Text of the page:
Identifying risk factors in hospital readmissions could help improve patient care and hospital bottom lines, according to a study recently completed by Georgia State University’s Experimental Economics Center and a team from the Emory University School of Medicine.
The study, supported by a $1.2 million, three-year award to Georgia State’s Andrew Young School of Policy Studies and Emory School of Medicine from the National Institutes of Health’s National Institute on Aging, identifies factors associated with hospital readmission within 30 days after surgery procedures. This is the first phase in a larger collaborative study on discharge decisions. The study findings appeared last month in the Journal of the American College of Surgeons.
“We are working to, first of all, find out the causes of readmission of patients at Emory hospital, and that is the first stage of dealing with the problem,” said economist and Experimental Economics Center Director James C. Cox, the lead Georgia State researcher on the project. “Having identified the characteristics of patients who are readmitted, we then start looking for ways to alter practice to bring readmission rates down in the future.”
The study reviewed 1,442 patients who underwent general surgery procedures from October 2009 until July 2011 at Emory University Hospital. Of the sample, 163 patients, or 11.3 percent, were readmitted within 30 days of discharge. The study identified three primary causes of readmission: pre-existing conditions, complications developed in the hospital and complications developed post-discharge.
Dr. John F. Sweeney, professor of surgery and chief of the Division of General and Gastrointestinal Surgery, is leading the team of Emory physicians. Assistant Professor Vjollca Sadiraj and Associate Professor Kurt E. Schnier are key research team members at Georgia State.
This study began well before the recent news that, as of this month, hospitals will be penalized for having high numbers of discharged Medicare patients readmitted within 30 days. The penalty is part of the Affordable Care Act and will be calculated by comparing a hospital’s readmission rate of certain kinds of patients to national averages.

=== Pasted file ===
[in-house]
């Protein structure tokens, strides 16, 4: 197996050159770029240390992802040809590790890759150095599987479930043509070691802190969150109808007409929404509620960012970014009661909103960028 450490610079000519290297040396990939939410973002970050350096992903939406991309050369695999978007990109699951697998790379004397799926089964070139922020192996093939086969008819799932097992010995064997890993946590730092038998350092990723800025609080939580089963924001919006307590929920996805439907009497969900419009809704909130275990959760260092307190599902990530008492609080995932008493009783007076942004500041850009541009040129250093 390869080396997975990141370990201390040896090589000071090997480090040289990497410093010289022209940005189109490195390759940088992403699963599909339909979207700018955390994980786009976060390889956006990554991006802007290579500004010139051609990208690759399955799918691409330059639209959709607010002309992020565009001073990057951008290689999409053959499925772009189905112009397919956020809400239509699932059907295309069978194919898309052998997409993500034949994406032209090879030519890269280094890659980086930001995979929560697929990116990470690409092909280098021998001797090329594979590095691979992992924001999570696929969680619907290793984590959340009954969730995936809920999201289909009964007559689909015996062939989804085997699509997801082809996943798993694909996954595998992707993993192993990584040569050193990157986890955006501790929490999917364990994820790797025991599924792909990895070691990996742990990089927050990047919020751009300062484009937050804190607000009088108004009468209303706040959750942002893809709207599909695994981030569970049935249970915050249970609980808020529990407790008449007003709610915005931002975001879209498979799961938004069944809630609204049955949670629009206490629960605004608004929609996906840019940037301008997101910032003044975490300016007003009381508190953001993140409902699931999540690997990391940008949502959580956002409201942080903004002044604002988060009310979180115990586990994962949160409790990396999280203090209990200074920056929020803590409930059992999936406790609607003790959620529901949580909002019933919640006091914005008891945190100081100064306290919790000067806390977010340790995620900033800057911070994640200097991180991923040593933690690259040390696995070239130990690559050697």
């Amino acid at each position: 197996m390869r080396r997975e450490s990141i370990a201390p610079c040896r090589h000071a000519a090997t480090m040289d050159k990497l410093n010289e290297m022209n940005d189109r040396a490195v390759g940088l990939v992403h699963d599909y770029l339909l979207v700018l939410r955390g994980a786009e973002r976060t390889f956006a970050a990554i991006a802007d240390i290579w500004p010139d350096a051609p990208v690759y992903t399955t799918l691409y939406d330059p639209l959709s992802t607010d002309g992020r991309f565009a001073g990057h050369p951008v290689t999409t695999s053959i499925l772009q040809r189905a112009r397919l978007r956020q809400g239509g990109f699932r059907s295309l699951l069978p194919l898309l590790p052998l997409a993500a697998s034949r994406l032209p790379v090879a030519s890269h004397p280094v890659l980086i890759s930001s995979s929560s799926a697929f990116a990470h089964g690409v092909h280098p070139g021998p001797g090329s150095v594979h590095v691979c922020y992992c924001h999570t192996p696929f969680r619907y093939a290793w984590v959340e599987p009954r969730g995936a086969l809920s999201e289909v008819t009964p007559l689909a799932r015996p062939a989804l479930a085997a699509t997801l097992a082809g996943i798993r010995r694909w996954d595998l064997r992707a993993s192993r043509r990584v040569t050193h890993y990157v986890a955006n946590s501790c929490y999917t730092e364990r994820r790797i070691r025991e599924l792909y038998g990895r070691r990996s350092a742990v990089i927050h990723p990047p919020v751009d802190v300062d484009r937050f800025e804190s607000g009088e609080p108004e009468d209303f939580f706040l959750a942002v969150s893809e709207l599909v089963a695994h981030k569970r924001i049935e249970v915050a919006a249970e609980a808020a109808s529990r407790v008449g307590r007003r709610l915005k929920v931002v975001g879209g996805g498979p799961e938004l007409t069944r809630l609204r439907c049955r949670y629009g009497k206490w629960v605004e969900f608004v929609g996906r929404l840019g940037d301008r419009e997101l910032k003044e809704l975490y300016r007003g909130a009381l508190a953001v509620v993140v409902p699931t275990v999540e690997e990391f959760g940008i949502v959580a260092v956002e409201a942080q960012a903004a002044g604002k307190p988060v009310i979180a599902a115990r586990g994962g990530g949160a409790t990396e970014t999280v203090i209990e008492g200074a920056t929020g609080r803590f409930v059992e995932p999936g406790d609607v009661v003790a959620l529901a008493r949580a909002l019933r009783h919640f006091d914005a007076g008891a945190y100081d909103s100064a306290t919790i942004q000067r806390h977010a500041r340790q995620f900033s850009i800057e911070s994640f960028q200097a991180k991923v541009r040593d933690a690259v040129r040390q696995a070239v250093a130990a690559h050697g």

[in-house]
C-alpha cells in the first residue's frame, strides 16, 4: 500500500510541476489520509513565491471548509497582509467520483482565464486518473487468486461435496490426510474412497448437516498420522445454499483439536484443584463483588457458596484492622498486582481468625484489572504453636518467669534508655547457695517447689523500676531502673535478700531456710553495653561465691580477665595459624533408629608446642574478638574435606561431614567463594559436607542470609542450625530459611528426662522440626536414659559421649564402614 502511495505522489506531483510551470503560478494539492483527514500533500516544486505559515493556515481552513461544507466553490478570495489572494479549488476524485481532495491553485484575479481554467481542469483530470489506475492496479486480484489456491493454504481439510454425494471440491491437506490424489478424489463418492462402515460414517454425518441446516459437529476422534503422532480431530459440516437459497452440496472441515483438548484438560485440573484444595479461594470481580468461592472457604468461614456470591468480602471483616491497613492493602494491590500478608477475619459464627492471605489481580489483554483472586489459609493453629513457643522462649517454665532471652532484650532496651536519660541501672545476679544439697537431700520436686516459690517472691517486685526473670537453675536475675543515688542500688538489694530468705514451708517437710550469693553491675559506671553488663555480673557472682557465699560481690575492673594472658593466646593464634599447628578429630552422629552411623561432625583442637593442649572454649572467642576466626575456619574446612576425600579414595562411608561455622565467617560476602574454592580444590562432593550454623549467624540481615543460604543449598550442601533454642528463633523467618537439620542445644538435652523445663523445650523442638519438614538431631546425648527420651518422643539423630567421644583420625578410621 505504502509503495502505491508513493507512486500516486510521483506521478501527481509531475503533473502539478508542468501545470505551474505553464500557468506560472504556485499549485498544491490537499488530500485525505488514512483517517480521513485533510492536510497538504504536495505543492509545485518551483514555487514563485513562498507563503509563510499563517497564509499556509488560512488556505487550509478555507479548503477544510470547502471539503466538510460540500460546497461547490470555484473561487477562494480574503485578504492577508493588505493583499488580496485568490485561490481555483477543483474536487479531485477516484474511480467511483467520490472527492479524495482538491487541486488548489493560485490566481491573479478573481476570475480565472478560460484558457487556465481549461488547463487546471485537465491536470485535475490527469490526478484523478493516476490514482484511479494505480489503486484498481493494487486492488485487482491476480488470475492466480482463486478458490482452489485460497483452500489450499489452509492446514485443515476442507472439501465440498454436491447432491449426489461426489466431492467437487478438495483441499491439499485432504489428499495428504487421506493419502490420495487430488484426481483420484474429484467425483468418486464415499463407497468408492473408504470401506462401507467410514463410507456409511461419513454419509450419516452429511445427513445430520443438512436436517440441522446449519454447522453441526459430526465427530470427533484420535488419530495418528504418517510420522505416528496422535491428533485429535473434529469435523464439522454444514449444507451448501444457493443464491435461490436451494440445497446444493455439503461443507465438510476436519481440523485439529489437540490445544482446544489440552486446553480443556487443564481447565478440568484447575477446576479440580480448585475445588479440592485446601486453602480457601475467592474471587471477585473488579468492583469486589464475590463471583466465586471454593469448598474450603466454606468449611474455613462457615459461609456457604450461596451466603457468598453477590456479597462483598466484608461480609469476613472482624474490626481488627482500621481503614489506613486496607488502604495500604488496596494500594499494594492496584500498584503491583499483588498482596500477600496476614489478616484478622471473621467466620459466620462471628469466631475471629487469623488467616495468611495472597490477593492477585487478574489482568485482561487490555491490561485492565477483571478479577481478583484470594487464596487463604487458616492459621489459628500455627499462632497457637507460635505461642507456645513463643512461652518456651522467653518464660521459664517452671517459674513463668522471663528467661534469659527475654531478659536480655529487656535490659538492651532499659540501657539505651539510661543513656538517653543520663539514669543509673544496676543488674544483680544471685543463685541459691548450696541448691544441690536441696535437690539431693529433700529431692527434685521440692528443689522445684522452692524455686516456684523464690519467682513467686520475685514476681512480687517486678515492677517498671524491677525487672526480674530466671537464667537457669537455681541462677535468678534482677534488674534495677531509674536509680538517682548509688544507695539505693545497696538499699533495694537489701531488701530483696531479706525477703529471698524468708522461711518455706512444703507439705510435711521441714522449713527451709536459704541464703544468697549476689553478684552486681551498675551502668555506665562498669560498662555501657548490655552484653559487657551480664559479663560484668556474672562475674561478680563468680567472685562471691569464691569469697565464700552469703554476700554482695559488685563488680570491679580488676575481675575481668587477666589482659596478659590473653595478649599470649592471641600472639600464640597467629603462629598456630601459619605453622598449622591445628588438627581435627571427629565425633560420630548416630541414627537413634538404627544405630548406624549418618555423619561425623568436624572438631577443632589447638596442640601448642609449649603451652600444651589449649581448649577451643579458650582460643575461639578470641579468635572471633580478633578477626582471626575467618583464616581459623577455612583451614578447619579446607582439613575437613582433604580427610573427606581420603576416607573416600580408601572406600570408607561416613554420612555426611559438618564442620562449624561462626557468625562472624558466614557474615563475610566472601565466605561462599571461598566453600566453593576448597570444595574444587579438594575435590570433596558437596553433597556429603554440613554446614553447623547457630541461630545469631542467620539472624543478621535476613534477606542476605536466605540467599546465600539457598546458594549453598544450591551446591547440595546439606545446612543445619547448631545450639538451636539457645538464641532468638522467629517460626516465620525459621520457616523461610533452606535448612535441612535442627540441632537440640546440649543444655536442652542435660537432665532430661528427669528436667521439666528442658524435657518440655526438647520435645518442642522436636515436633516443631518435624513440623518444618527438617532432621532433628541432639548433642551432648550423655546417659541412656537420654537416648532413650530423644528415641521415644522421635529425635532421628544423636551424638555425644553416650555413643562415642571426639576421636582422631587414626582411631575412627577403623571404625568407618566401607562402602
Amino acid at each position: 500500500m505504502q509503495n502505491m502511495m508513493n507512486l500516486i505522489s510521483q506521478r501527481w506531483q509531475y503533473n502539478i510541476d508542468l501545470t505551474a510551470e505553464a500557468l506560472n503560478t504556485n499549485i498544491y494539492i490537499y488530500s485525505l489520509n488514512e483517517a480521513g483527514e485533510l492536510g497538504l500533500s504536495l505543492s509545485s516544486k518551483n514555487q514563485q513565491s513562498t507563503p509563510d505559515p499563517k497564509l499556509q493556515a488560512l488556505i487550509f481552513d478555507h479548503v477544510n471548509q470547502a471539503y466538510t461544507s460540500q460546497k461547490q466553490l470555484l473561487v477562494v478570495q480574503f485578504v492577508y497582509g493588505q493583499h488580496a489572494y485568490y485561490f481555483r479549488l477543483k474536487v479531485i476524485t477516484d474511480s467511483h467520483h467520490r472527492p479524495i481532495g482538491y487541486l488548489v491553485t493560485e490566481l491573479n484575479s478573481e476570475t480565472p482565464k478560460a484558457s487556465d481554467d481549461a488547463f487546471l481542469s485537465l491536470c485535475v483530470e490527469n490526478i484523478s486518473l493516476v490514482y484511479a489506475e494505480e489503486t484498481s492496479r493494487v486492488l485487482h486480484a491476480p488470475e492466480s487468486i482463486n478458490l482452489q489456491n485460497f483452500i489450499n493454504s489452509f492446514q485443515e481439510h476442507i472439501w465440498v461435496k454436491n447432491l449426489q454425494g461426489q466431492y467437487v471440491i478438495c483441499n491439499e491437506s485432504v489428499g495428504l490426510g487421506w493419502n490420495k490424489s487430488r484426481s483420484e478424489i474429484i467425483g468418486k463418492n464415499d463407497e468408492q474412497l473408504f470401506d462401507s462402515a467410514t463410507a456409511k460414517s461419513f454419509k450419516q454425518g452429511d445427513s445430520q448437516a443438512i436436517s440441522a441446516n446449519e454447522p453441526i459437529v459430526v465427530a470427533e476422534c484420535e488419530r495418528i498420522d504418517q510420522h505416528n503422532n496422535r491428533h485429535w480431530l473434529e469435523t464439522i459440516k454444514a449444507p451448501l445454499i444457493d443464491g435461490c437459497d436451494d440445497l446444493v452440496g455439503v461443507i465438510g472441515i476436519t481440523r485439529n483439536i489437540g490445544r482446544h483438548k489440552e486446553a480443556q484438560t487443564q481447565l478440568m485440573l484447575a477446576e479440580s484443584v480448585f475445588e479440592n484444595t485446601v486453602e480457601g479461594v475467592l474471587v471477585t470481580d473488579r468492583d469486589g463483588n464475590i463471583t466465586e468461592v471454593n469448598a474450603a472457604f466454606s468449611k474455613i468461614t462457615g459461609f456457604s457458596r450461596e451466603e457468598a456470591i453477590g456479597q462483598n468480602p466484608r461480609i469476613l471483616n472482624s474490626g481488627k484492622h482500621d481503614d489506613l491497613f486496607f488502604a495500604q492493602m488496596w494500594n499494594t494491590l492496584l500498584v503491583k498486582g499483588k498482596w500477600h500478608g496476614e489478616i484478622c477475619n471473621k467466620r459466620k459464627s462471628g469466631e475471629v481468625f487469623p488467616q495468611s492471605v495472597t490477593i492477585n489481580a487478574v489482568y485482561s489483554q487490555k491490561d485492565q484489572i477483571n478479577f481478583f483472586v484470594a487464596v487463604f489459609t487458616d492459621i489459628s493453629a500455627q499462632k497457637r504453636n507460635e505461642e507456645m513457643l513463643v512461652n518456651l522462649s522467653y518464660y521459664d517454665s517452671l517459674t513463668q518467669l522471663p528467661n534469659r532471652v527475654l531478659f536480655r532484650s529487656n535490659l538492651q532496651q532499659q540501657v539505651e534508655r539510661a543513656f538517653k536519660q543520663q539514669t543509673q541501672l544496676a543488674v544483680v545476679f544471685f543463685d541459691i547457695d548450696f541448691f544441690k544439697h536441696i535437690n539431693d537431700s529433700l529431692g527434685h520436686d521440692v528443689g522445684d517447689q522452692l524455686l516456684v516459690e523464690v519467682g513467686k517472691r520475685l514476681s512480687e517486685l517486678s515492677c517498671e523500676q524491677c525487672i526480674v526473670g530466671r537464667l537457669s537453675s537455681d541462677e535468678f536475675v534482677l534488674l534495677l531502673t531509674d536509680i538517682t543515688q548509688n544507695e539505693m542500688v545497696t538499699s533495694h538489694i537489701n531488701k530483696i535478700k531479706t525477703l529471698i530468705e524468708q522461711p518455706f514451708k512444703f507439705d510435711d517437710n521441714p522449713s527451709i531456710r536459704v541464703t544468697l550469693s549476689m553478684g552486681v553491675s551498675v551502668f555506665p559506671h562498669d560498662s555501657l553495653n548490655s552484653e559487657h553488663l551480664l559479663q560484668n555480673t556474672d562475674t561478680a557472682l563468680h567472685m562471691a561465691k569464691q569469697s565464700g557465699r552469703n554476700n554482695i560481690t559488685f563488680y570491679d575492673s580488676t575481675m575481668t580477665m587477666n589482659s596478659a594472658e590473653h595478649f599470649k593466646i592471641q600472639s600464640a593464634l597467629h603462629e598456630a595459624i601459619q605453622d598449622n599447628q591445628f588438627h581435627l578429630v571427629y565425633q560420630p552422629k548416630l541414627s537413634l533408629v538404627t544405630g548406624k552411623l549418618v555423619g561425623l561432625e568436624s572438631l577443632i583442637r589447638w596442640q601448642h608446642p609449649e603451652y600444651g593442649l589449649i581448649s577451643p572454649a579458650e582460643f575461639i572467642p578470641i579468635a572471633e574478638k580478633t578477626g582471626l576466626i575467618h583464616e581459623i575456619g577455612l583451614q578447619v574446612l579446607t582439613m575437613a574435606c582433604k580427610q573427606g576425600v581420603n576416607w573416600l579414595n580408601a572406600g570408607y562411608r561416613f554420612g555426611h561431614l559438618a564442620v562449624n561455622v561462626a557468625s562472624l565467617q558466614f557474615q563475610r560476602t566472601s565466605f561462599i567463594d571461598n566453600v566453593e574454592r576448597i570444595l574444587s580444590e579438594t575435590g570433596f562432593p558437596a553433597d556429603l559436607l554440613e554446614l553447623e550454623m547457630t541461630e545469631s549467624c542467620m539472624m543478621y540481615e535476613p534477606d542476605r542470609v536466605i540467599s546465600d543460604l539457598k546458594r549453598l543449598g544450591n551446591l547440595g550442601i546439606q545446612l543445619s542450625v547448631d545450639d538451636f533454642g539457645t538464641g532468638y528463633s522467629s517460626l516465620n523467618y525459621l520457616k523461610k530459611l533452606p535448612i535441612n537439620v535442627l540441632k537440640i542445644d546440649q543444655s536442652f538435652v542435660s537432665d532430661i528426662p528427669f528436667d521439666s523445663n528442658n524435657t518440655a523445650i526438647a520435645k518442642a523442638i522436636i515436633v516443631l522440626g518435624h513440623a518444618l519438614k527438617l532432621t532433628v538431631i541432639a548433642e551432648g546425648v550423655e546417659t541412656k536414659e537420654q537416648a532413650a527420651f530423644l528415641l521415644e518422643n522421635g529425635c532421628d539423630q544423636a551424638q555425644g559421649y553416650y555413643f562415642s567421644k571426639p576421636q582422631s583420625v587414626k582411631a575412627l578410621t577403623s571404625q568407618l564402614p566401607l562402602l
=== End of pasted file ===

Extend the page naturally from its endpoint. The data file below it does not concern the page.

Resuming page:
“[This research] becomes even more important than it was previously now that Medicare has made this a priority,” Cox says.
The current stage of research in this ongoing study entails further collaboration with experts in decision-making at Georgia State’s Experimental Economics Center to develop decision support software that will help improve outcomes. Reducing readmissions by even a small number can have a significant impact on hospital budgets and operations.
Cox, Sadiraj and Schnier, along with co-researchers at Emory, have already completed laboratory experiments testing their decision support software and are working to analyze that data before another round of testing. The final stage in this research process will be to roll the decision-making software out onto the patient wards.
The article is Michael T. Kassin, Rachel M. Owen, Sebastian D. Perez, Ira Leeds, James C. Cox, Kurt Schnier, Vjollca Sadiraj, John F. Sweeney, “Risk Factors for 30-Day Hospital Readmission among General Surgery Patients,” Journal of the American College of Surgeons, Volume 215, Issue 3, September 2012, Pages 322-330, ISSN 1072-7515, doi: 10.1016/j.jamcollsurg.2012.05.024. (http://www.sciencedirect.com/science/article/pii/S1072751512004139)
Georgia State University